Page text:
Margin

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Borrowed money that is used to purchase securities. This practice is referred to as "buying on margin".

Also, the amount of equity contributed by a customer as a percentage of the current market value of the securities held in a margin account.

- from Investopedia

Alternatively, "margin" is collateral that the holder of a position in securities, options, or futures contracts has to deposit to cover the credit risk of his counterparty (most often his broker). This risk can arise if the holder has done any of the following:

  • borrowed cash from the counterparty to buy securities or options,
  • sold securities or options short, or
  • entered into a futures contract.

The collateral can be in the form of cash or securities, and it is deposited in a margin account. On U.S. futures exchanges, "margin" was formally called performance bond.

- from Wikipedia

Margin trading

Margin trading involves borrowing against securities you already own to purchase additional securities. By leveraging your assets, you can potentially realize greater investment returns.

- from Fidelity

Margin trading risks

Investing on margin isn't necessarily gambling. But you can draw some parallels between margin trading and the casino. Margin is a high-risk strategy that can yield a huge profit if executed correctly. The dark side of margin is that you can lose your shirt and any other assets you're wearing.[1]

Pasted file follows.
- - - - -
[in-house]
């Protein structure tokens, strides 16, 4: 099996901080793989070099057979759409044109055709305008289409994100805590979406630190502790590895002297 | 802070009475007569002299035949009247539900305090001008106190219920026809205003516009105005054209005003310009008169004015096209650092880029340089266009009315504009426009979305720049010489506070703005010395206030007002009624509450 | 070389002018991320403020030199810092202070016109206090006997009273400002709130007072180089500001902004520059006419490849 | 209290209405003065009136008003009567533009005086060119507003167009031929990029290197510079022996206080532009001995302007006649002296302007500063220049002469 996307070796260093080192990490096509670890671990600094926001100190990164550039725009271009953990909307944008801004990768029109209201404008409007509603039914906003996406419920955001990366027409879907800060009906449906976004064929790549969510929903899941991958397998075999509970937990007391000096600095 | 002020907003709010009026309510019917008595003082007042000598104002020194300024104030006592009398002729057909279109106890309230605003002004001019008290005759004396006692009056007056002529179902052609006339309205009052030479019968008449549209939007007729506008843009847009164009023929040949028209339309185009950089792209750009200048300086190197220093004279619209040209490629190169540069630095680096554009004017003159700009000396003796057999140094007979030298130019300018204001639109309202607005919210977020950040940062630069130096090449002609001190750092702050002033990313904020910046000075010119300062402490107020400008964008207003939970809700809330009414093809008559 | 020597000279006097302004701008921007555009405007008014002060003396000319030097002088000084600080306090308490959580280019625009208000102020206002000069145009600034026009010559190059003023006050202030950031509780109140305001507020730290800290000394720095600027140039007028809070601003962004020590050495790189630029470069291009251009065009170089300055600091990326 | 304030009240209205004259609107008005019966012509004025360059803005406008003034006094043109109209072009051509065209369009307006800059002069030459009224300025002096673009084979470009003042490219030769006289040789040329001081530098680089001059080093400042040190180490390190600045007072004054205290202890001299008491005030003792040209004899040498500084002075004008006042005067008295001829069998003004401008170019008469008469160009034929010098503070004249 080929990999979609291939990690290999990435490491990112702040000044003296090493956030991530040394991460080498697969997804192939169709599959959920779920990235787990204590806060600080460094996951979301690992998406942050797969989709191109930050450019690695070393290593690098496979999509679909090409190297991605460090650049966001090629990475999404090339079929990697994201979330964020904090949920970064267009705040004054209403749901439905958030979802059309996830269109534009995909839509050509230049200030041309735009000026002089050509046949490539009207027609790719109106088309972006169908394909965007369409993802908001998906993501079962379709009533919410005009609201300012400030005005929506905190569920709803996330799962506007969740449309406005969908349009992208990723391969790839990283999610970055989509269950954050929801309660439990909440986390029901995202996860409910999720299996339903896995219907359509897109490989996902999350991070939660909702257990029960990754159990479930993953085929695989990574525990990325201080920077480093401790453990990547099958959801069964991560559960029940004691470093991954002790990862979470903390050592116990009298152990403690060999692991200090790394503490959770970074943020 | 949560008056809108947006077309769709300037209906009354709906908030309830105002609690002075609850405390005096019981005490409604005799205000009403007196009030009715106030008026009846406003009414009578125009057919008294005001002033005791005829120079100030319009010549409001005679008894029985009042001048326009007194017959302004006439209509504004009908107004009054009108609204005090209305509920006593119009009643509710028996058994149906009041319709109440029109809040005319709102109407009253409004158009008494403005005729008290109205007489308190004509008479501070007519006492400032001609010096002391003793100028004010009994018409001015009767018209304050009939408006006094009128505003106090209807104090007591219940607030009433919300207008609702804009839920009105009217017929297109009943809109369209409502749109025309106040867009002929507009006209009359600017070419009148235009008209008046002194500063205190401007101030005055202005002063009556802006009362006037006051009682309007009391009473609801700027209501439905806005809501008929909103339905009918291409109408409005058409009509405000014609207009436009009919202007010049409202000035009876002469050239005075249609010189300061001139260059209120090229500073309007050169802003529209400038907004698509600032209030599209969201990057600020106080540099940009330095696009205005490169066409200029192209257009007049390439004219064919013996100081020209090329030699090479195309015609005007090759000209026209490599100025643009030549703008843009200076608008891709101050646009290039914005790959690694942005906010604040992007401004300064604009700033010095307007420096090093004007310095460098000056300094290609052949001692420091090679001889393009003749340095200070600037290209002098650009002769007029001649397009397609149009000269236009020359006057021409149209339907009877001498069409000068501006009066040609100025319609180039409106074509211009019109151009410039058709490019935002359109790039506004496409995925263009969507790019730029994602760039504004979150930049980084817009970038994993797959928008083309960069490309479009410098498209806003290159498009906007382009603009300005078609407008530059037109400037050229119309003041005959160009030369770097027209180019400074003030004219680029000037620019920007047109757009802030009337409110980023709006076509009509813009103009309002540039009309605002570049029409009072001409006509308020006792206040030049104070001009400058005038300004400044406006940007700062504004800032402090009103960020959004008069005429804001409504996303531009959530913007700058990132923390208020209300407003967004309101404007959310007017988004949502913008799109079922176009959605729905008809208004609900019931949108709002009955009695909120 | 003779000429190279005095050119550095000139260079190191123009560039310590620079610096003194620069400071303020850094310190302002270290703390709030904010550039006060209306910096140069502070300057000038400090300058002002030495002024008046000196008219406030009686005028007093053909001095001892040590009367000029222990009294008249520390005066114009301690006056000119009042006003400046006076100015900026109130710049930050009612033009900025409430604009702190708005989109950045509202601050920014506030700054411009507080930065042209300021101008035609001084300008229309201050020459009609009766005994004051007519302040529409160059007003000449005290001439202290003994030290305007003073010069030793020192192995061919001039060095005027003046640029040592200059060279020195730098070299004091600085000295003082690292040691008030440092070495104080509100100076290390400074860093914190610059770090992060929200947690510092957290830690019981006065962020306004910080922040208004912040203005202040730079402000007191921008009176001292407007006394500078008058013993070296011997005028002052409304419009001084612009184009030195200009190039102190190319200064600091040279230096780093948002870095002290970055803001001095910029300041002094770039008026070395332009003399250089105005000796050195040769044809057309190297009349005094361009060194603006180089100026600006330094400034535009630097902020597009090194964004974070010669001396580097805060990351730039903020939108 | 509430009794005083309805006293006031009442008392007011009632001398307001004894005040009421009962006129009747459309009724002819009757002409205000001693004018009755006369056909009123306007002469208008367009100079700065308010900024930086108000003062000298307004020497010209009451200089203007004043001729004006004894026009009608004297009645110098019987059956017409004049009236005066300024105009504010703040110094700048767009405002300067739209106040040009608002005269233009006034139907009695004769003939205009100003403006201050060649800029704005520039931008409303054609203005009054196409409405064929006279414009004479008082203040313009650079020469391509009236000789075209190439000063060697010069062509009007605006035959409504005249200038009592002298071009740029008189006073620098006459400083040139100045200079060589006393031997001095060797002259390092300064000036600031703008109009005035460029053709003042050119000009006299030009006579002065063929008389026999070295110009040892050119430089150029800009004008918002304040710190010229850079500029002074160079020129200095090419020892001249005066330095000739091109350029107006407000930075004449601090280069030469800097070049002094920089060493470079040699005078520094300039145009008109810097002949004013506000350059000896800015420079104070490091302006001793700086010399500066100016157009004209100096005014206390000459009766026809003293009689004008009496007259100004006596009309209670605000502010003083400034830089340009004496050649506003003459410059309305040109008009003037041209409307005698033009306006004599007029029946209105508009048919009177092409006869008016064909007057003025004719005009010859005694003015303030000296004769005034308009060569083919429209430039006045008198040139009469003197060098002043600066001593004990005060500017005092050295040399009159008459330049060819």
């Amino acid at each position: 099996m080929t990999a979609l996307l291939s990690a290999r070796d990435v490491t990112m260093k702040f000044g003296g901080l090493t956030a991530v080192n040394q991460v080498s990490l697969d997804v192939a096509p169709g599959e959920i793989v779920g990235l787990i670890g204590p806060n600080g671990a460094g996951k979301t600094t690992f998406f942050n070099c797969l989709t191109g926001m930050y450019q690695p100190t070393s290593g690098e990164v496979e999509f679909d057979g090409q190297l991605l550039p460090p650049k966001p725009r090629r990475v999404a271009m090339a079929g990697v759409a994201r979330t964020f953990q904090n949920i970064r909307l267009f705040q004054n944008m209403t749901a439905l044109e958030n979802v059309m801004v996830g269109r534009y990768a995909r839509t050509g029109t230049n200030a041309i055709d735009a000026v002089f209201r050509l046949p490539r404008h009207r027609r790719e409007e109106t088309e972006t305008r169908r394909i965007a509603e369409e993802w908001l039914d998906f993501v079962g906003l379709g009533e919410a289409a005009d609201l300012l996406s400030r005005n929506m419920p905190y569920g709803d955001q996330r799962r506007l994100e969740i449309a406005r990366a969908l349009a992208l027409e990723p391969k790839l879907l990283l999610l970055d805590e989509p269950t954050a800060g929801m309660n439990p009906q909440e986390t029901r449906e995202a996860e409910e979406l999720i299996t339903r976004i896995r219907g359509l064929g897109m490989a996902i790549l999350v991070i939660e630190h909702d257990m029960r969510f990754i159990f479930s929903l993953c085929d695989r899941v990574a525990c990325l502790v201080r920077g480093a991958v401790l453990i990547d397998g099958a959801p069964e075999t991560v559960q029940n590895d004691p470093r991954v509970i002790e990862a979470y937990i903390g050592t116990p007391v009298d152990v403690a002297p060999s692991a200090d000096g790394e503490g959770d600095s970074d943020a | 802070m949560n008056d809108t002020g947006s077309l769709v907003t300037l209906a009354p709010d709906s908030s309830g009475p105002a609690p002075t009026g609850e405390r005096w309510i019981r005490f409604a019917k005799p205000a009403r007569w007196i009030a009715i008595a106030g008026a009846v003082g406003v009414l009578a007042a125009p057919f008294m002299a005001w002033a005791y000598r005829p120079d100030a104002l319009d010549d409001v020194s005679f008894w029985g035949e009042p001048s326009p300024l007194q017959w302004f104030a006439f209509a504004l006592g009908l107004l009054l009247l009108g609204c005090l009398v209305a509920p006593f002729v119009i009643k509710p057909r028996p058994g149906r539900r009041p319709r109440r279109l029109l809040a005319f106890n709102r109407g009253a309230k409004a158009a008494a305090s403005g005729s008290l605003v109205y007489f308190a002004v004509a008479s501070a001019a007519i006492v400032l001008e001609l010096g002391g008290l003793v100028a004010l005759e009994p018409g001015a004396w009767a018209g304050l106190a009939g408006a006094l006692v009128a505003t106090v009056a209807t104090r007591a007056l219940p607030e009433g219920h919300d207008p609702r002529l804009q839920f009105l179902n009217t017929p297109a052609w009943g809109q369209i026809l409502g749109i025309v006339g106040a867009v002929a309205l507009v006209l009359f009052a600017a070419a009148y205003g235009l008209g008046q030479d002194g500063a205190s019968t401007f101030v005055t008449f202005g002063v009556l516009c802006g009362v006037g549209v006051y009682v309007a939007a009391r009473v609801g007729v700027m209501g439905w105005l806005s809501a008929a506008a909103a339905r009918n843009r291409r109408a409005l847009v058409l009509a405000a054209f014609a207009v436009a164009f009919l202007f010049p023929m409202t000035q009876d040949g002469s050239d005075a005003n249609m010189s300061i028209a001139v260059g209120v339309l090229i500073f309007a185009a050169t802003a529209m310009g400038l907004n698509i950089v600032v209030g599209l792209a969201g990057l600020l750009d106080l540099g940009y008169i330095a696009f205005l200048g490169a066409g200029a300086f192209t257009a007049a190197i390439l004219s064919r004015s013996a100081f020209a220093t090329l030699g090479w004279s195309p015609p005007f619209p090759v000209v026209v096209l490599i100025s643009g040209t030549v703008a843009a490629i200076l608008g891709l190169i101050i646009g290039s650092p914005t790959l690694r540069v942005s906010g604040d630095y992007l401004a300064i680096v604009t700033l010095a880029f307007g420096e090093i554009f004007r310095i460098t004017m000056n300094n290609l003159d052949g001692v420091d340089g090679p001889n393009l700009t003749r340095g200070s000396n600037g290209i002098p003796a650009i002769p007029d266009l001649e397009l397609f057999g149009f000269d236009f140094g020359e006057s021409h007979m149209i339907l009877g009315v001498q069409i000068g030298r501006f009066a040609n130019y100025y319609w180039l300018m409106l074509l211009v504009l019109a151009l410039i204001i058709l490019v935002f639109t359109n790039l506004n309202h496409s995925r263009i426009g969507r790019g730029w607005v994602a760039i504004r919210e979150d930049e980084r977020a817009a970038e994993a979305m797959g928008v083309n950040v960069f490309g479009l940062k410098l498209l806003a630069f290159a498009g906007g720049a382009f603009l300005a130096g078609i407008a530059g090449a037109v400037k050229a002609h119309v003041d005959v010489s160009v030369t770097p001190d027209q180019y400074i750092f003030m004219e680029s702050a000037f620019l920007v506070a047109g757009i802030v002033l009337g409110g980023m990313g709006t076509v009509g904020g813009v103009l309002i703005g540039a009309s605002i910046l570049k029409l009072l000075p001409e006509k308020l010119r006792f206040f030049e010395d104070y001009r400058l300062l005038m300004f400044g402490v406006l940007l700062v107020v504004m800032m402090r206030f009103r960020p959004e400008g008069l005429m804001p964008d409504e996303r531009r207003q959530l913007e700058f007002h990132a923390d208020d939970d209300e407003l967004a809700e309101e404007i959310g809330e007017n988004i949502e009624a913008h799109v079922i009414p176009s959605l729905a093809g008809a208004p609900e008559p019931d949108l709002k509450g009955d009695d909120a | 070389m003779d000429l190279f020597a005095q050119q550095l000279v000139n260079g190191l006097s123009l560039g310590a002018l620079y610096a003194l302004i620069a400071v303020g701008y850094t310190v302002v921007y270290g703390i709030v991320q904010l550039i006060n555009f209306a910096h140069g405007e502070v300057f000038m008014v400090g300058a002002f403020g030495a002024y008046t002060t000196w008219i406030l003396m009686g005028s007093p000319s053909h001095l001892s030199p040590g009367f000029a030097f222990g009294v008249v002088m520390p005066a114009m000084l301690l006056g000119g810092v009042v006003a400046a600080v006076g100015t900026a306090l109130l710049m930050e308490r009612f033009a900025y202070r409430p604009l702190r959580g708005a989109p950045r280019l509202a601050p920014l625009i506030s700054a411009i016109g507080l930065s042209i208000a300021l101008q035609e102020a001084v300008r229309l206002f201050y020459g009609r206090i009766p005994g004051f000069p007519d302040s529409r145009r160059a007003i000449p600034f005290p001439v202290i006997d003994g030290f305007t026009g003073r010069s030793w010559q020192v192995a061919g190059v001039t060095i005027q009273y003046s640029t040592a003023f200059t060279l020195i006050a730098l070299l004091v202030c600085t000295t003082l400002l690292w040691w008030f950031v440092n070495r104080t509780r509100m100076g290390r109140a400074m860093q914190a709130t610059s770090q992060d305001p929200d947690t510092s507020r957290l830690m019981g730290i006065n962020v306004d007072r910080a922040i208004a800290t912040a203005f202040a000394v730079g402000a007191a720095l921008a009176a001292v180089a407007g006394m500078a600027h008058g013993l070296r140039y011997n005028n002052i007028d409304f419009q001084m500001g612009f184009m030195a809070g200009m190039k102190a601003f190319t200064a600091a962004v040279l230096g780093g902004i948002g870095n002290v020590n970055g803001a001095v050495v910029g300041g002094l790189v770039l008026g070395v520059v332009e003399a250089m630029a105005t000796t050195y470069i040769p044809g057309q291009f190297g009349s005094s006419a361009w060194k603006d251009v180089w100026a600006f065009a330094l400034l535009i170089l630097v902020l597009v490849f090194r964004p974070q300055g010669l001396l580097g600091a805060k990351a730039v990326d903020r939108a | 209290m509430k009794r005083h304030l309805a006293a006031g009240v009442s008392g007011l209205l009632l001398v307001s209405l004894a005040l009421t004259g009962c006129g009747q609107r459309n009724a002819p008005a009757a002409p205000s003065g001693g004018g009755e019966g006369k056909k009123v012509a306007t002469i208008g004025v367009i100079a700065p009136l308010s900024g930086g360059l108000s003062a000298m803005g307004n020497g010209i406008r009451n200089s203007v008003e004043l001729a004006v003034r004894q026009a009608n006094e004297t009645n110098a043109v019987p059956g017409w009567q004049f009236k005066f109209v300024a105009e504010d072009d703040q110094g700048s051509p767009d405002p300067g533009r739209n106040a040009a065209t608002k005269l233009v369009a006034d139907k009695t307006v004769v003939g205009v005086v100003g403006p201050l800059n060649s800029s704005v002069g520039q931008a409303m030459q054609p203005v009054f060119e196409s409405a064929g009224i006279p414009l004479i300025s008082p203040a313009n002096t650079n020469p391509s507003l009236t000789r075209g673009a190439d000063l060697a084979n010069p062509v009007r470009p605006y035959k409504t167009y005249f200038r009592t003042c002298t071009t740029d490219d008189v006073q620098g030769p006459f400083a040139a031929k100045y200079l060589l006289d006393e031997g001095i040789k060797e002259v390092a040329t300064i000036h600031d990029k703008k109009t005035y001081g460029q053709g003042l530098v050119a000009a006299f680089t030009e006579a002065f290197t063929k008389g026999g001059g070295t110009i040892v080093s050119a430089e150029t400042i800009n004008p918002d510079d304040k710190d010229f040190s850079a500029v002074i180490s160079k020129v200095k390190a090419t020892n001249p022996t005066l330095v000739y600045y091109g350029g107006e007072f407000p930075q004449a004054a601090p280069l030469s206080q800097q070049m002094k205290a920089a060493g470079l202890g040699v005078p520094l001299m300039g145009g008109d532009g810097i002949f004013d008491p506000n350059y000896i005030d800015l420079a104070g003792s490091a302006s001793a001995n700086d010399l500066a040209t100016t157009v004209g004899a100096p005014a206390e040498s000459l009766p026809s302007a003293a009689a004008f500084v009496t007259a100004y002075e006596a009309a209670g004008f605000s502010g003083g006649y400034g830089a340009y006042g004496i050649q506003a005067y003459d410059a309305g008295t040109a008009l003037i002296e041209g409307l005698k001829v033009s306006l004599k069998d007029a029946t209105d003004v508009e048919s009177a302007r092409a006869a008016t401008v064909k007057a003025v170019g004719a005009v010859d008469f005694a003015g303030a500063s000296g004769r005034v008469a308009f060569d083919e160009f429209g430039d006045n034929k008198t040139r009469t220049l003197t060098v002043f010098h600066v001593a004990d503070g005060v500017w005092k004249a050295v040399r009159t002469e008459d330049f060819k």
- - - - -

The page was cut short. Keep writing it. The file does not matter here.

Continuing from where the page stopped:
Margin accounts

Note that borrowing capital via a margin account incurs interest expenses. In order for a leveraged portfolio to be profitable, the portfolio's returns over the target period must exceed the amount of interest paid to the lender to finance the loaned funds.

Additionally, margin accounts have minimum margin (equity) requirements (usually 30% of the total value of the portfolio's assets, if the portfolio consists entirely of long stock positions). If the account's equity drops below the minimum requirement, the investor faces a margin call: he/she must liquidate assets or add funds to the account until the equity ratio reaches the minimum requirement.

Margin requirements change according to the time of day: regular trading hours versus overnight margin (usually 2x regular trading hours)

A margin call also gives the broker the right to liquidate any or all of the investor's positions, at will and without the investor's approval, until the margin requirement is met. Therefore, unless the investor monitors the account closely, there may be a substantial risk that positions will be liquidated unintentionally, thus realizing unexpected capital gains or losses.

Brokers who offer margin accounts are required to inform investors of their margin requirements and margin rates, and to provide them with standardized materials regarding the risks of buying on margin.[2]

See also

References

  1. Margin Trading: Introduction, a tutorial on margin trading from Investopedia
  2. What is "Leverage"? on the Bogleheads Forum

External links